According to this page, the majority of cars are running on tires that are only filled to 80% of capacity. What does this mean to the Everyman?
Not only are under(or over) inflated tires a safety hazard, but they also are a hazard to your wallet! According to the referenced study (from the site link above), the typical 12,000 mile per year driver uses an extra 144 gallons each year due to under-inflated tires. 144 x $4.00 = more than $500 savings per year.
The beauty of this tip? It's free! While a few places may charge you to use their air tank (and if they do, you're bound to find enough change underneath your driver seat), the majority (at least here in Minnesota) offer compressed air for free.
In order to find out how much air you need to put into your tires, you'll need to locate the manufacturer's recommendations, which can be found on the outside of the tire. While it may be hard to see, you should find it in raised lettering outside of the hubcap area of your tire. The tire should indicate the recommended PSI, which is the pounds (of air) per square inch.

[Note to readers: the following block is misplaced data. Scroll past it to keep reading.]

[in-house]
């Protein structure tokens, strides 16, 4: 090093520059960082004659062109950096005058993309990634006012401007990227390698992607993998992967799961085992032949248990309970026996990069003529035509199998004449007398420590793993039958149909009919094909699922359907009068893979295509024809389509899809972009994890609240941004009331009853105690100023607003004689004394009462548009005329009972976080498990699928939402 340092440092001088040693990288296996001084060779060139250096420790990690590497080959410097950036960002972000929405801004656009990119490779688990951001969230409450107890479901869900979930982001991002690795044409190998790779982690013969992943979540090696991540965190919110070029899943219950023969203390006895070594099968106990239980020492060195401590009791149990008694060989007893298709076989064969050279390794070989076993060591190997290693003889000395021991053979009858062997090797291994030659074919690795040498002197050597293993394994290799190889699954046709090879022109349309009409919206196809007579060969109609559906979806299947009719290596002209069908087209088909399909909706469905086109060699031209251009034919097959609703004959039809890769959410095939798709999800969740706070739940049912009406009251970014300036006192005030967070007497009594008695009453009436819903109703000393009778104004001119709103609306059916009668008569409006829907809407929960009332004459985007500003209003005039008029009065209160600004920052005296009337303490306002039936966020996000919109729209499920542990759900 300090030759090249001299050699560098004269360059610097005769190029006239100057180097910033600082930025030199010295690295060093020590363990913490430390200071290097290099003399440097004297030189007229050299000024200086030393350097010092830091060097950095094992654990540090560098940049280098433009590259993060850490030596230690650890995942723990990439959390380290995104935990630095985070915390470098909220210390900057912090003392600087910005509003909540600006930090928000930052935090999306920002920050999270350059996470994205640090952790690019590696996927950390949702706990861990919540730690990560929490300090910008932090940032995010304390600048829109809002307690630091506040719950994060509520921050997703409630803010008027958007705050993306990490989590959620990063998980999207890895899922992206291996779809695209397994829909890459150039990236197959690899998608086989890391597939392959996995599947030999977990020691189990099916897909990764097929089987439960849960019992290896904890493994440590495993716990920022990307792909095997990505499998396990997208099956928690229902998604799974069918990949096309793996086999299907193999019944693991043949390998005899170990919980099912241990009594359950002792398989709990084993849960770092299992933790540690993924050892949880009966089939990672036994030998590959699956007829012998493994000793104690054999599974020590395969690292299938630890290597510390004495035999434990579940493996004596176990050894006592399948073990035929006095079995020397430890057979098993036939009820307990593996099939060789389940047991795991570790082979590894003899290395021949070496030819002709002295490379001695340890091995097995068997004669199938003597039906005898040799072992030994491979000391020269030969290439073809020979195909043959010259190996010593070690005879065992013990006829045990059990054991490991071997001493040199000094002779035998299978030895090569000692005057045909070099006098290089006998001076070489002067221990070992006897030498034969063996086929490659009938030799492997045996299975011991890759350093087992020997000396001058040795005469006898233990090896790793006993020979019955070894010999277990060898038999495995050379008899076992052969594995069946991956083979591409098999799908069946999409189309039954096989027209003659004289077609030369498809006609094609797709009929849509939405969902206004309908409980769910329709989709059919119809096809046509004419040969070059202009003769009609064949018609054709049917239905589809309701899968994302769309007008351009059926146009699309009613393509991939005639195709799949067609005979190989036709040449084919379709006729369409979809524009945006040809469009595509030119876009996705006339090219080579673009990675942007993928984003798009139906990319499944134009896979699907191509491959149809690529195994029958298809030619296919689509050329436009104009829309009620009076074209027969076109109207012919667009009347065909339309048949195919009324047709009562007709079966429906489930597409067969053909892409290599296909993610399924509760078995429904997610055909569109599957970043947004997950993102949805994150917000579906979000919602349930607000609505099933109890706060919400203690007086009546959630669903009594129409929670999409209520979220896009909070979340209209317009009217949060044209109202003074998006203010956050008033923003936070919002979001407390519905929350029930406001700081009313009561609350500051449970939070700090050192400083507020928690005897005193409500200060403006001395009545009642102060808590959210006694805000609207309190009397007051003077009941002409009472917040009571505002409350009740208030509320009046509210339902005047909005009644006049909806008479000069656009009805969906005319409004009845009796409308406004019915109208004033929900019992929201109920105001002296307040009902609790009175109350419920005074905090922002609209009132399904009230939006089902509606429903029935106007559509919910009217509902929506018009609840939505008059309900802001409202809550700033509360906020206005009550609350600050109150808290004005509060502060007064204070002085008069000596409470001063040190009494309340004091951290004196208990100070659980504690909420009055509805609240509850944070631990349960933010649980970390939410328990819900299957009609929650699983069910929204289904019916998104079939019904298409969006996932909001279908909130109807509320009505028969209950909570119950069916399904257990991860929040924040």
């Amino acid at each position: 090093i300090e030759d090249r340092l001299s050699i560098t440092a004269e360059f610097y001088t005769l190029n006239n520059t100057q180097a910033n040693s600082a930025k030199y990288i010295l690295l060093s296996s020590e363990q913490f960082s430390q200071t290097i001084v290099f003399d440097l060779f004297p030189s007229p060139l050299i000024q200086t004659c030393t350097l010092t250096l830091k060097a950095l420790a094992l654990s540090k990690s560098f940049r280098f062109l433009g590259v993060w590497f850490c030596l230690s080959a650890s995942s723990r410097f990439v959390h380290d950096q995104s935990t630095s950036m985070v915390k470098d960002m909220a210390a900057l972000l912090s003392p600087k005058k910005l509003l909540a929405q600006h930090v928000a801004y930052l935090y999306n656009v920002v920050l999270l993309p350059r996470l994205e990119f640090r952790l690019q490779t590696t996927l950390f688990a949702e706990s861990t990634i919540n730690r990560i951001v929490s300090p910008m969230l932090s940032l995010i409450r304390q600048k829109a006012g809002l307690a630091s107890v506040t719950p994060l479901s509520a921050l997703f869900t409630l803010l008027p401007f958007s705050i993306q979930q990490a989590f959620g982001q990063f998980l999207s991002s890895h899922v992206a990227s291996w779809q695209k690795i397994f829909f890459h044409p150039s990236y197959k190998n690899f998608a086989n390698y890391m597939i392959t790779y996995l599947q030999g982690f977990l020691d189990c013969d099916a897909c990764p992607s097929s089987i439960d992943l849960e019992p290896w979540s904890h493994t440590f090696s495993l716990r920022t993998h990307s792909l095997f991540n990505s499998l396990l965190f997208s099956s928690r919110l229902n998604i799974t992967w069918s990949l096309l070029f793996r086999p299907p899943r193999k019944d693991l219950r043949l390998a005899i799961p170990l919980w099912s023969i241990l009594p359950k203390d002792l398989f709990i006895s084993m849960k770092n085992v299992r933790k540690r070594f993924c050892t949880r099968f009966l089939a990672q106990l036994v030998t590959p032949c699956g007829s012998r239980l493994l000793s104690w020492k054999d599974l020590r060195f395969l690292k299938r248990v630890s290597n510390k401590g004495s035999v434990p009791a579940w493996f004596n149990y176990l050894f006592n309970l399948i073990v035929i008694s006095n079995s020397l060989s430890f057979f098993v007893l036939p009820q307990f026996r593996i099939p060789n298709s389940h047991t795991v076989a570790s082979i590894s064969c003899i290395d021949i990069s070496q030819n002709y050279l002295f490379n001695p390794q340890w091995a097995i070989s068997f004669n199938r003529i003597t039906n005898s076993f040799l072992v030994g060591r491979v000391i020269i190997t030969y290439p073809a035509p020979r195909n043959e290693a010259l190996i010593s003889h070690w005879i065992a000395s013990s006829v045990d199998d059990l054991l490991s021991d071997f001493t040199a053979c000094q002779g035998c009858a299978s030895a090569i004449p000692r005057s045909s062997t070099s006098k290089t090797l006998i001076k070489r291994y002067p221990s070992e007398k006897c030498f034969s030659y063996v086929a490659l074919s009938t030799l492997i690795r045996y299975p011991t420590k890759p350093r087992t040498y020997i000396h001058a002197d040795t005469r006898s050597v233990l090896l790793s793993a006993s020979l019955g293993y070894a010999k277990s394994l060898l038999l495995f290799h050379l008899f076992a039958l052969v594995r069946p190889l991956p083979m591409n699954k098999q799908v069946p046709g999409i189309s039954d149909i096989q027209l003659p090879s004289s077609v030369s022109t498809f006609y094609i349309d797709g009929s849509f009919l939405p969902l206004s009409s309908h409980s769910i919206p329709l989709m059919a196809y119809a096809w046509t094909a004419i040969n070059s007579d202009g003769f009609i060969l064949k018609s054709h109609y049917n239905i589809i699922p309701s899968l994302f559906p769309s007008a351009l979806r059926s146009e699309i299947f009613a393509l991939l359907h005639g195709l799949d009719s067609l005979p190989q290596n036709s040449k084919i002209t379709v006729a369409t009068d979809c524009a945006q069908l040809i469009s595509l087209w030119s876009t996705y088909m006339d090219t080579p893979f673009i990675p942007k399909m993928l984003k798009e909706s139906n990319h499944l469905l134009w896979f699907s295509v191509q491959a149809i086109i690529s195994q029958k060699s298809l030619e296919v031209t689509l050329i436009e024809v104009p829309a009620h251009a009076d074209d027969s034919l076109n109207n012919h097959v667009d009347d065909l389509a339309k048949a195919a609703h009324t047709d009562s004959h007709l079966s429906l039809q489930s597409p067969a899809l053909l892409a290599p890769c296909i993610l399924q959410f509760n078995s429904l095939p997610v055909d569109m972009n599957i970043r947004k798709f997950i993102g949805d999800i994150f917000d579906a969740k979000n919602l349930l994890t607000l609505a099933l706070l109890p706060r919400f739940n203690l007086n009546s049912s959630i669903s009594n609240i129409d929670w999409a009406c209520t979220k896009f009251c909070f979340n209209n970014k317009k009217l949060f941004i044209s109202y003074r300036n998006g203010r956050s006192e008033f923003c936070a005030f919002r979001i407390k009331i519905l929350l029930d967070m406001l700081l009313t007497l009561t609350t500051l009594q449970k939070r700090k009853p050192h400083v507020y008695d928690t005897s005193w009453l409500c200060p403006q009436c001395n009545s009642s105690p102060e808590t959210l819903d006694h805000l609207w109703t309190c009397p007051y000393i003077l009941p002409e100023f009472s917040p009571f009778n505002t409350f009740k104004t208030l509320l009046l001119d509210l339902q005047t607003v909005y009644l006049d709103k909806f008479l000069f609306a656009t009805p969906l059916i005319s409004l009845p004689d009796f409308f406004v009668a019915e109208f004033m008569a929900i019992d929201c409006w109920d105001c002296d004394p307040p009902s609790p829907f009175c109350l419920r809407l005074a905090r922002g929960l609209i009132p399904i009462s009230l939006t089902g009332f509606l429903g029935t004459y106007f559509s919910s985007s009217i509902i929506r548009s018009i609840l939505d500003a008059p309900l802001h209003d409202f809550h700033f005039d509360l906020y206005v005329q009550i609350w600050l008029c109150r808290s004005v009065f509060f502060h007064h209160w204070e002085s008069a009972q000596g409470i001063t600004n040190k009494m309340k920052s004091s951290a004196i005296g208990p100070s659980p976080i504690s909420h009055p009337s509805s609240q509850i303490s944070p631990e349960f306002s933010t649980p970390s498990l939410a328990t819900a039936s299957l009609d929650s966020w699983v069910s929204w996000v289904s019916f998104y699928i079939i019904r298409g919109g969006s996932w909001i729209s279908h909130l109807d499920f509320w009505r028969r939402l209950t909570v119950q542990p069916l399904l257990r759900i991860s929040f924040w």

You'll also need to pick up a tire pressure gauge, which will tell you what the pressure is currently at in the tire (and also allow you to monitor your progress at increments while filling your tires to their correct PSI). This gauge shouldn't cost you more than a few bucks (I even found a digital one at Target a few months ago for about $10).
This simple way to save some money should provide you immediate results at a low (if not zero) cost. Go ahead and give it a try! (Hey, I can think of ways to spend $500 per year - on things other than gas!).